Game birds can be a challenge for birders to find. While most game bird species are larger than typical songbirds, they are also heavily camouflaged. Shy, elusive birds, they can be hard to find even for experienced birders, but knowing where, when and how to find these birds can help any birder add game birds to their life list.
About Game Birds
More than 150 species of birds in North America can be labeled as game birds, and there are hundreds of game bird species around the world. At any given time, however, not all game bird species are available for hunting, but birders can "hunt" for these birds at any time of year.
Many different types of birds are classified as game birds, including:
Where, When and How to Find Game Birds
For most birders, game birds are not typical backyard visitors. Understanding how to find these birds in the field is key for identifying them properly and enjoying their unique behaviors.
Where to find game birds depends on the types of birds desired. Because the species of game birds are so widely varied, it is possible to find a hunted species of bird in nearly any habitat. Birders interested in finding a specific type of game bird should be aware of what habitat it prefers.
- Open Water / Wetlands: Rails, geese, swans, ducks
- Fields / Grasslands: Grouse, pheasants, doves, cranes
- Forests: Quail, grouse, turkeys, doves
If a birder is interested in one game bird species, it is best to study the preferences of that bird before venturing into the field.
Game birds can be found at all times of year, and many of the most popular game birds are non-migratory and can be found in the same range year-round. Because these birds are so elusive, however, it is easiest to find them either in the breeding season or in the early autumn. In the breeding season, many game birds gather in large flocks in traditional locations to find mates, and in the fall, family groups can be easier to spot than individual birds. Early and late in the day are the best times to look for these birds as they feed, though they can be noticed foraging throughout the day.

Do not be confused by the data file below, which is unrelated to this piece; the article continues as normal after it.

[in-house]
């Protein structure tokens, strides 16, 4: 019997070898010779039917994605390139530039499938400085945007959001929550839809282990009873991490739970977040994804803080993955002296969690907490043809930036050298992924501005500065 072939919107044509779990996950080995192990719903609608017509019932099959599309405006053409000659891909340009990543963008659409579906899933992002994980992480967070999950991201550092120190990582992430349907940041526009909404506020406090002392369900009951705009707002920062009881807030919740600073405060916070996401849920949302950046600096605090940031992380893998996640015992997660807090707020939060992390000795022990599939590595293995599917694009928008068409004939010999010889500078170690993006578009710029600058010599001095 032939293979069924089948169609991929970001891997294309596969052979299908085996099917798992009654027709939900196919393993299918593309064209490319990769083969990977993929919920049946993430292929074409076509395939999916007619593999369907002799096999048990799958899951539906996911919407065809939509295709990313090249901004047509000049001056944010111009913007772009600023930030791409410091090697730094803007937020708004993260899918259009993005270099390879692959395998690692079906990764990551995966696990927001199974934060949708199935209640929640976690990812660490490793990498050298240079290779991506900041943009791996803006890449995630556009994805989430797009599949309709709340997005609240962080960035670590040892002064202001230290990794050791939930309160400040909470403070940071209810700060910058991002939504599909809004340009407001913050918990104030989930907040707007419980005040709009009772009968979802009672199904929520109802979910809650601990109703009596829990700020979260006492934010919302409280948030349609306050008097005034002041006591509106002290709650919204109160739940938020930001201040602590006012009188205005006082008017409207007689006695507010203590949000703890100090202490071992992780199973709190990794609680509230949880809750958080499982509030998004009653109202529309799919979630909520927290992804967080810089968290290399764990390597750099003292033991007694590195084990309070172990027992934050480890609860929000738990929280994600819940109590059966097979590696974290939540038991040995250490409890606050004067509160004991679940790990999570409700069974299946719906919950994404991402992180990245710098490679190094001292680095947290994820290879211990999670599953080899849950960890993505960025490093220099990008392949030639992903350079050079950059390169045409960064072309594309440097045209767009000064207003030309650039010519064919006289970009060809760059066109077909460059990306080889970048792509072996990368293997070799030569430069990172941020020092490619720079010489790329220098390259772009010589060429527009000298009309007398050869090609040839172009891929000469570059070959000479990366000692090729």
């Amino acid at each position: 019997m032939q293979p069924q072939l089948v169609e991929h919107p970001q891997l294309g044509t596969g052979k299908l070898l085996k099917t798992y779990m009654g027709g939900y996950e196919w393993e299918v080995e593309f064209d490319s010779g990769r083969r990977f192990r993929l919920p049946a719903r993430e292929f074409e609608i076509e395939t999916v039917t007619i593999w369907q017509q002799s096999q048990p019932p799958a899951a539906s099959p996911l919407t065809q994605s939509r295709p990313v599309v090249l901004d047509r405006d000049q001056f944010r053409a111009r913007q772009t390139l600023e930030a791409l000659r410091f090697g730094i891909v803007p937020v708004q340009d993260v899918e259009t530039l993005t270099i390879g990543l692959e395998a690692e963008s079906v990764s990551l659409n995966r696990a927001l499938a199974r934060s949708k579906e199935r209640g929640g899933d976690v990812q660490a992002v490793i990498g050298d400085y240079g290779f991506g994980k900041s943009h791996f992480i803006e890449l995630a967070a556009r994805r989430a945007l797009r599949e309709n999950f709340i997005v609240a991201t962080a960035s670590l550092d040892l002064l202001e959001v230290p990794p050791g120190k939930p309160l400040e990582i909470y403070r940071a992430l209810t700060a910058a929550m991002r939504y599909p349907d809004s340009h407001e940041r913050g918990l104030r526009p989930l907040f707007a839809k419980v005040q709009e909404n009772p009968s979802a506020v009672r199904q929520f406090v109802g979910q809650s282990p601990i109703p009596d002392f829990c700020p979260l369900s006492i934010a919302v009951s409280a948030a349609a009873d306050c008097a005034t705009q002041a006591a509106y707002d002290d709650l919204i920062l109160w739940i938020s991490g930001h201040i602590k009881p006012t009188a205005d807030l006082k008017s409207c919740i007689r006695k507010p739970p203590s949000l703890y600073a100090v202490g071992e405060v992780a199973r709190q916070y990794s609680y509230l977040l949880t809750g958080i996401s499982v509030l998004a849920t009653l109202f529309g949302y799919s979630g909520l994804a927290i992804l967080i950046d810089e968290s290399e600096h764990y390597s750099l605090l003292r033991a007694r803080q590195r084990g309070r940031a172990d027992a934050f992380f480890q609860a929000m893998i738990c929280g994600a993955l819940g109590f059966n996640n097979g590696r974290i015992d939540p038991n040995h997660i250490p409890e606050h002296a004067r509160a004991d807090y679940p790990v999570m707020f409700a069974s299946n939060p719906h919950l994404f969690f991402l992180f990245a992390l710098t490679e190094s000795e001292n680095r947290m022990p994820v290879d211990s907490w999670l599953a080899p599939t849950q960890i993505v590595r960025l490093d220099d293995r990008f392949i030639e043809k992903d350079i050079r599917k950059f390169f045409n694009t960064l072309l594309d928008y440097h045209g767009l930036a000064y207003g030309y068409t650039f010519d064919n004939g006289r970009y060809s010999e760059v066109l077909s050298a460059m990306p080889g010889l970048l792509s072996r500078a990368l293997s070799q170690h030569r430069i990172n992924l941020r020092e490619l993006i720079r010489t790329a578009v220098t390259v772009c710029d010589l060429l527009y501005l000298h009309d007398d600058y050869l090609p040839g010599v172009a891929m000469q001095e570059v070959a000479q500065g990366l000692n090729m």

Many game birds are superbly camouflaged with patchy colored plumage that disrupts the shape of the birds' bodies and helps hide them from predators. Because of that, birders need to take extra care when looking for these birds. Paying close attention to birds' head shapes and markings can make identification easier, particularly in grassland areas when the birds' bodies may be hidden from view. Birding by ear can also be useful, since many species will perch and call to summon the rest of their flock or covey.
Many types of game birds feed mostly on the ground, and watching for movement in the grass or shrubby cover, or watching for swimming waterfowl, can be effective in locating the birds. Because these birds are often found in pairs or groups, watching an area where one bird has been spotted can often lead to even better views of other members of the group.
Game Birds in the Backyard
Game birds are not typical backyard birds, but some species, such as quail, doves and turkeys, will regularly visit backyards in the appropriate habitat. Birders who offer seed and corn in ground feeders or low platforms may attract game birds, and landscaping with low, shrubby cover can provide protection and security for these skittish species. Because these birds can travel in large flocks, however, and they have big appetites, they aren't always welcome in all birders' backyards.
Photo – Ruffed Grouse © Michael Woodruff